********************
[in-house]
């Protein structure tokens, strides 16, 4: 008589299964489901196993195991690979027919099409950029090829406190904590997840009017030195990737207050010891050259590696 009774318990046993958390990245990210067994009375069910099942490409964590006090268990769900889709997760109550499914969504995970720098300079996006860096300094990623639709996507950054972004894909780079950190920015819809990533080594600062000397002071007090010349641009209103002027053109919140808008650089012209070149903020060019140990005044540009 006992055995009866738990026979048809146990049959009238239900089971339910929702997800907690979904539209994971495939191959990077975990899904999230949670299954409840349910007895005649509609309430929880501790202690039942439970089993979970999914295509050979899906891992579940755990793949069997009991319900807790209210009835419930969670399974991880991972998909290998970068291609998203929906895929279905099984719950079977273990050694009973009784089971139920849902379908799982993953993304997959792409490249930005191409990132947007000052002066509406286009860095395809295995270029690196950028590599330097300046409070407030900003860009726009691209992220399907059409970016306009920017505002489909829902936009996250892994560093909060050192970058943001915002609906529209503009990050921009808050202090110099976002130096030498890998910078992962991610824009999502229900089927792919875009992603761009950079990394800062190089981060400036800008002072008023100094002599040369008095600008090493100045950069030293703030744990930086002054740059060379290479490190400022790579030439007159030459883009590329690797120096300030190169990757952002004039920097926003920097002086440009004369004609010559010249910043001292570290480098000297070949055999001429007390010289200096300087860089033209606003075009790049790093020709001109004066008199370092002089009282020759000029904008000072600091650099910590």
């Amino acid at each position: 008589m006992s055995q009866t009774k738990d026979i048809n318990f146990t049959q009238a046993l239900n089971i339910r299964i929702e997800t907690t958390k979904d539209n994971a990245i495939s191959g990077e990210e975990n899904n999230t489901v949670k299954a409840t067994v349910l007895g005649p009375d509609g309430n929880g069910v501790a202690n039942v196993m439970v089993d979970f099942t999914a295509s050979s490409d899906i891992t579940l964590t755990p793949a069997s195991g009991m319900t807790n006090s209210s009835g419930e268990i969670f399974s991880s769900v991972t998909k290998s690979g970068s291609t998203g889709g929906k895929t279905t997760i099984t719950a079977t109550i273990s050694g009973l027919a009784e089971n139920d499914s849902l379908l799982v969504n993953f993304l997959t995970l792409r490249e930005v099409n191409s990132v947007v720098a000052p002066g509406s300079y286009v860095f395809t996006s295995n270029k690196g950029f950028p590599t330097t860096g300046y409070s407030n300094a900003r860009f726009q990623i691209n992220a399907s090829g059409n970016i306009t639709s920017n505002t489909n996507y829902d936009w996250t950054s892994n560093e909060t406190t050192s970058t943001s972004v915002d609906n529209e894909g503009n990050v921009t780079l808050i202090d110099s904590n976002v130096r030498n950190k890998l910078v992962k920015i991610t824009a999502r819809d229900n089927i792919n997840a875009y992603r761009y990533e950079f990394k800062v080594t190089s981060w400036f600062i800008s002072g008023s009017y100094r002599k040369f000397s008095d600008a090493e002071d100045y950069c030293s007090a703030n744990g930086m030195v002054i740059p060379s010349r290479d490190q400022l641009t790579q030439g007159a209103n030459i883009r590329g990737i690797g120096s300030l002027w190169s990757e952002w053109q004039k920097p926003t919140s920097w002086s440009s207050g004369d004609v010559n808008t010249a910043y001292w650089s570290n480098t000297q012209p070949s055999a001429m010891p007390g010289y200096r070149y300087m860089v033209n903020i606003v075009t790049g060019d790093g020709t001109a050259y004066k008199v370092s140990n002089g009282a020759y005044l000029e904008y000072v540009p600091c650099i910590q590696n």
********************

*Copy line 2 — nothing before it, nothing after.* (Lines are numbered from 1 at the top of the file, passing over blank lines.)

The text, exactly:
């Protein structure tokens, strides 16, 4: 008589299964489901196993195991690979027919099409950029090829406190904590997840009017030195990737207050010891050259590696 009774318990046993958390990245990210067994009375069910099942490409964590006090268990769900889709997760109550499914969504995970720098300079996006860096300094990623639709996507950054972004894909780079950190920015819809990533080594600062000397002071007090010349641009209103002027053109919140808008650089012209070149903020060019140990005044540009 006992055995009866738990026979048809146990049959009238239900089971339910929702997800907690979904539209994971495939191959990077975990899904999230949670299954409840349910007895005649509609309430929880501790202690039942439970089993979970999914295509050979899906891992579940755990793949069997009991319900807790209210009835419930969670399974991880991972998909290998970068291609998203929906895929279905099984719950079977273990050694009973009784089971139920849902379908799982993953993304997959792409490249930005191409990132947007000052002066509406286009860095395809295995270029690196950028590599330097300046409070407030900003860009726009691209992220399907059409970016306009920017505002489909829902936009996250892994560093909060050192970058943001915002609906529209503009990050921009808050202090110099976002130096030498890998910078992962991610824009999502229900089927792919875009992603761009950079990394800062190089981060400036800008002072008023100094002599040369008095600008090493100045950069030293703030744990930086002054740059060379290479490190400022790579030439007159030459883009590329690797120096300030190169990757952002004039920097926003920097002086440009004369004609010559010249910043001292570290480098000297070949055999001429007390010289200096300087860089033209606003075009790049790093020709001109004066008199370092002089009282020759000029904008000072600091650099910590």